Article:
Image

Isabella Roseta sits with her daughter Vanessa during a Florida Immigrant Coalition meeting about President Obama’s executive order on immigration.One month ago, the House of Representatives passed a funding bill for the U.S. Department of Homeland Security, or DHS, that if enacted, would end the immigration directives announced by President Barack Obama on November 20, 2014. Ending executive action would place 5 million people—the majority of whom are young DREAMers or parents of citizens or permanent residents—back in the crosshairs for deportation. But ?

 

One month ago, the House of Representatives passed a funding bill for the U.S. Department of Homeland Security, or DHS, that if enacted, would end the immigration directives announced by President Barack Obama on November 20, 2014. Ending executive action would place 5 million people—the majority of whom are young DREAMers or parents of citizens or permanent residents—back in the crosshairs for deportation. But what would it actually take to deport these 5 million people?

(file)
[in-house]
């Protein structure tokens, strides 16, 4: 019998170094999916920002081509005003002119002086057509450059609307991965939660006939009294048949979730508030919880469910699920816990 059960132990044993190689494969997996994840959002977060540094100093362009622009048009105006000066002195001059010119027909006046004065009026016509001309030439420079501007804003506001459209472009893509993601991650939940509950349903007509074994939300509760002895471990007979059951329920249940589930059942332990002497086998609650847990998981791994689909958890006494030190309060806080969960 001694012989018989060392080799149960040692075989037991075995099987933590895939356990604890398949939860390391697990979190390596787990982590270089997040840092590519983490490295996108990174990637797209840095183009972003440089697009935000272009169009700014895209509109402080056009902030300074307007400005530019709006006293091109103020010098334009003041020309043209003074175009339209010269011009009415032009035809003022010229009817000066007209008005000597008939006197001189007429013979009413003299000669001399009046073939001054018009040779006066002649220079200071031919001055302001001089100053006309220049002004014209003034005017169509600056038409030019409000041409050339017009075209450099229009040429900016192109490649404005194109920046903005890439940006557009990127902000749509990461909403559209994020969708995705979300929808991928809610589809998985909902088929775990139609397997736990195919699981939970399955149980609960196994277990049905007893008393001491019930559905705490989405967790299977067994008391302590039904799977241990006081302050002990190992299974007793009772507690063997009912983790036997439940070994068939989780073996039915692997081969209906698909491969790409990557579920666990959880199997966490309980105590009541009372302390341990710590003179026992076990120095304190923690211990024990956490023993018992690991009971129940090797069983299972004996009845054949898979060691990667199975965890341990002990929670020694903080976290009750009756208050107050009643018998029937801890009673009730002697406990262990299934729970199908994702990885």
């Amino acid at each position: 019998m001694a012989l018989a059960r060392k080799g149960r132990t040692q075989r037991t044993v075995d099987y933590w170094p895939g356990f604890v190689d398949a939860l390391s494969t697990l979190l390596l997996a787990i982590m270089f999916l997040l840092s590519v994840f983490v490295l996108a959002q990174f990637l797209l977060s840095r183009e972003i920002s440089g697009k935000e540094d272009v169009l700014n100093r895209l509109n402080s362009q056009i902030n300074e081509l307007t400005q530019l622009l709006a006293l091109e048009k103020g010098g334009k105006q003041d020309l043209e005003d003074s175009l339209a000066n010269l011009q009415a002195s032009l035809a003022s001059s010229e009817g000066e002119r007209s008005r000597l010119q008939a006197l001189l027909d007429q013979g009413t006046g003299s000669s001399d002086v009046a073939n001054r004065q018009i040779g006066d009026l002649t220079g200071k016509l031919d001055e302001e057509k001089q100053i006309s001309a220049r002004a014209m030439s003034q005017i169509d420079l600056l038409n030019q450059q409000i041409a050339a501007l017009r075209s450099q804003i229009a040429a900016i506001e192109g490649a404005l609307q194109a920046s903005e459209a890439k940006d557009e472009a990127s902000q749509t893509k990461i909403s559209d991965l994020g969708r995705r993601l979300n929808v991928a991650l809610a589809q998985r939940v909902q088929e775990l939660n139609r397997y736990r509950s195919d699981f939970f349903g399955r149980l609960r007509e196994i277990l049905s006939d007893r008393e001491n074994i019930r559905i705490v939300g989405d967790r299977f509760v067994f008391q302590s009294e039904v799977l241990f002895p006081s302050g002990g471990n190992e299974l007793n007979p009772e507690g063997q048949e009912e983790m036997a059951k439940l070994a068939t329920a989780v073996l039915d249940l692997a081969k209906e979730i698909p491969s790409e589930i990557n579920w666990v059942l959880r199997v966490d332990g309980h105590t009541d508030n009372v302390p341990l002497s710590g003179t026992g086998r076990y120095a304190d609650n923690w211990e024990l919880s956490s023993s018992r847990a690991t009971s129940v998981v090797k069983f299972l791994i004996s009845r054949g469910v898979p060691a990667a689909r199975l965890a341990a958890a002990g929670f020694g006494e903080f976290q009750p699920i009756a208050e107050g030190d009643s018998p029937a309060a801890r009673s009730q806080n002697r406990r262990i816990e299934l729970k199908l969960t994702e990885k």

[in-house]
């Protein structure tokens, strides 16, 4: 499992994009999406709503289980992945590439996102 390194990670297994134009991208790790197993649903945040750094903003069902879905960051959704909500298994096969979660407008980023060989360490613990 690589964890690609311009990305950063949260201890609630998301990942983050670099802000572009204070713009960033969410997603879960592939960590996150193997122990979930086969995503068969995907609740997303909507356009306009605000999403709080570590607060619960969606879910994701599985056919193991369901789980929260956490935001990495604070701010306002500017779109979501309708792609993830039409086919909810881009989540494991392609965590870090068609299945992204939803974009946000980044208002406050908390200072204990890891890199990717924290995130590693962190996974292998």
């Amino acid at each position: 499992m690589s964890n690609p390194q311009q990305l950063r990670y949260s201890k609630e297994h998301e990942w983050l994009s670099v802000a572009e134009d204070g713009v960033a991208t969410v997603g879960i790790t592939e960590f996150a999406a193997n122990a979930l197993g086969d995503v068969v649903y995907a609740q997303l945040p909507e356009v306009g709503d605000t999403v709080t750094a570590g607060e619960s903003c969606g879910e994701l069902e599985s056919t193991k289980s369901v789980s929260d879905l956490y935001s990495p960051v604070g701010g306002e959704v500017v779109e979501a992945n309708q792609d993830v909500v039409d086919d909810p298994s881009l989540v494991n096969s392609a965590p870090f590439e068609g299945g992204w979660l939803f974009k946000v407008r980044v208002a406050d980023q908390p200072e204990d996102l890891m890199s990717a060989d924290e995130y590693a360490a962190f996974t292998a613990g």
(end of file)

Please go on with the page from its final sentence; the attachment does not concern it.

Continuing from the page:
Put simply, it would cost more than $50.3 billion dollars to deport this entire population—an average cost of $10,070 per person. Instead of pretending that the United States will deport all 5 million individuals shielded by the president’s executive action, Congress should pass an immigration reform bill that puts them on a path to legal status, toward becoming full and equal members of society.

See the factors that contribute to deportation costs.